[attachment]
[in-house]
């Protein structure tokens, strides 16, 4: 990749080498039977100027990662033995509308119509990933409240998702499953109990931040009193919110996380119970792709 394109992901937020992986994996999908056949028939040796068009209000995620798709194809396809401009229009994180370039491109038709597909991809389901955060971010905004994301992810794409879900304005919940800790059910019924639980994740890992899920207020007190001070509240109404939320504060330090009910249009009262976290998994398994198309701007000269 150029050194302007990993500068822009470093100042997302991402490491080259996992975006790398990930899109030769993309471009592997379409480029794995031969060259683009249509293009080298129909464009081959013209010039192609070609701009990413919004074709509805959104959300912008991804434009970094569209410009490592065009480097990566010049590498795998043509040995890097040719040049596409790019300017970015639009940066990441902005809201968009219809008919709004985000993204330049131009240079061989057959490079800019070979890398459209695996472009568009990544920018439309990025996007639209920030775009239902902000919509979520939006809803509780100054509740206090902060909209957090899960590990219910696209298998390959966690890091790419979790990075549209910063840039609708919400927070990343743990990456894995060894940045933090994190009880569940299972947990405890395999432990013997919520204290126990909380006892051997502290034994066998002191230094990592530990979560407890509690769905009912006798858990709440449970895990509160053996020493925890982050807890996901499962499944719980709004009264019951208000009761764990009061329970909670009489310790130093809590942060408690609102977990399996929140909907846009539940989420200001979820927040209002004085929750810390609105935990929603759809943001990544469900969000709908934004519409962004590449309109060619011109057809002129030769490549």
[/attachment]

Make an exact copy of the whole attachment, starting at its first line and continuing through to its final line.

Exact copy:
[in-house]
């Protein structure tokens, strides 16, 4: 990749080498039977100027990662033995509308119509990933409240998702499953109990931040009193919110996380119970792709 394109992901937020992986994996999908056949028939040796068009209000995620798709194809396809401009229009994180370039491109038709597909991809389901955060971010905004994301992810794409879900304005919940800790059910019924639980994740890992899920207020007190001070509240109404939320504060330090009910249009009262976290998994398994198309701007000269 150029050194302007990993500068822009470093100042997302991402490491080259996992975006790398990930899109030769993309471009592997379409480029794995031969060259683009249509293009080298129909464009081959013209010039192609070609701009990413919004074709509805959104959300912008991804434009970094569209410009490592065009480097990566010049590498795998043509040995890097040719040049596409790019300017970015639009940066990441902005809201968009219809008919709004985000993204330049131009240079061989057959490079800019070979890398459209695996472009568009990544920018439309990025996007639209920030775009239902902000919509979520939006809803509780100054509740206090902060909209957090899960590990219910696209298998390959966690890091790419979790990075549209910063840039609708919400927070990343743990990456894995060894940045933090994190009880569940299972947990405890395999432990013997919520204290126990909380006892051997502290034994066998002191230094990592530990979560407890509690769905009912006798858990709440449970895990509160053996020493925890982050807890996901499962499944719980709004009264019951208000009761764990009061329970909670009489310790130093809590942060408690609102977990399996929140909907846009539940989420200001979820927040209002004085929750810390609105935990929603759809943001990544469900969000709908934004519409962004590449309109060619011109057809002129030769490549």